The Impact of the Berlin Accord and European Enlargement on Dairy Markets

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Economics, Center for Agricultural and Rural Development

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Submitted Manuscript

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Canadian Journal of Agricultural Economics





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Using a world agricultural model, we analyze the impact on dairy markets of the Berlin Accord on the European Union (EU) Common Agricultural Policy (CAP) Reforms. We also investigate the consequences of enlargement of the EU to include the Czech Republic, Hungary and Poland for the same markets. We produce a market outlook up to 2010 for these two scenarios. The Berlin Accord induces lower EU milk and dairy prices. A change in relative prices between cheese and butter-skim milk powder (SMP) occurs after 2005 and induces an expansion of cheese production, consumption and exports at the expense of the butter–SMP sector. Accession of the three central and eastern European countries (CEECs) leads to a permanent but moderate decrease in EU prices of milk and dairy products. For the three acceding CEECs, domestic prices increase dramatically. Their final consumption of milk decreases and dairy product consumption drops considerably. The derived demand of milk in dairy production increases, however, because of the higher prices for dairy products, benefiting dairy producers in these CEECs. Dairy exports of the three acceding countries to the EU–15 increase by one to three orders of magnitude, despite building large inventories. The impact of accession on world markets is small.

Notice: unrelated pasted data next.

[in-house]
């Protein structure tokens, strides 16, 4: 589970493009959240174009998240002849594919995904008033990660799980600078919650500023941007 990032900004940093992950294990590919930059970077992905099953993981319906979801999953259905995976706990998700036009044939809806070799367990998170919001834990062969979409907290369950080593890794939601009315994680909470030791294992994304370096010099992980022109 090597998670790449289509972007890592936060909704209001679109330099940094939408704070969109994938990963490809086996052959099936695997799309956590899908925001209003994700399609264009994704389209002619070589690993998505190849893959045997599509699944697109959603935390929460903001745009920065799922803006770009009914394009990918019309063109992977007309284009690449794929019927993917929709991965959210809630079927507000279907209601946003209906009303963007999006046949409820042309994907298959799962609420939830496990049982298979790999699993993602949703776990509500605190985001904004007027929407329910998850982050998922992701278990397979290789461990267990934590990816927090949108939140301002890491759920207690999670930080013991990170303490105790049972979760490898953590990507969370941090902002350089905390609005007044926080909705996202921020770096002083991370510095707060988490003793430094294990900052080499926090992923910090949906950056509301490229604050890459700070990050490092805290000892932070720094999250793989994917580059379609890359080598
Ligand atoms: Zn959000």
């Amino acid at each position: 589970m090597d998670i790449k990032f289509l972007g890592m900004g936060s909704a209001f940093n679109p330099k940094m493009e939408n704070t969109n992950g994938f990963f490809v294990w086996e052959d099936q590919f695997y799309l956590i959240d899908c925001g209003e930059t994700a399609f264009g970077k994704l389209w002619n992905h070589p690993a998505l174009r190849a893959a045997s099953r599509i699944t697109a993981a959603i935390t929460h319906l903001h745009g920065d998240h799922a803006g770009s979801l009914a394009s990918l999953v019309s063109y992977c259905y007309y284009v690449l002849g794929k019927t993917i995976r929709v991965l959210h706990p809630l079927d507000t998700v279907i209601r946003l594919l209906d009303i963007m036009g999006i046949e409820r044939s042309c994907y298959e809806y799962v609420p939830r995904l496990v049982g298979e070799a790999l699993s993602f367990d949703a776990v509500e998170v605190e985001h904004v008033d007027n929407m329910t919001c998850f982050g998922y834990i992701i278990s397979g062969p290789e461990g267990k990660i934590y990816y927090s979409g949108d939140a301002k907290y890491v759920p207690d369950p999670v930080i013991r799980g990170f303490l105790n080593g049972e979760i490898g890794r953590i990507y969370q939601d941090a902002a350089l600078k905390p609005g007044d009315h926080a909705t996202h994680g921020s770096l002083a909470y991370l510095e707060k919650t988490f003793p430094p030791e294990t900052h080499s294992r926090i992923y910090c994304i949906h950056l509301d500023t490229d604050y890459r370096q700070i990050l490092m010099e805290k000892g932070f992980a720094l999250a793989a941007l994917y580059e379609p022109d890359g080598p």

This working paper was published as Fuller, Frank, John Beghin, Samarendu Mohanty, Jay Fabiosa, Cheng Fang and Phil Kaus, "The Impact of the Berlin Accord and European Enlargement on Dairy Markets," Canadian Journal of Agricultural Economics 47 (1999): 117–130, doi:10.1111/j.1744-7976.1999.tb00249.x.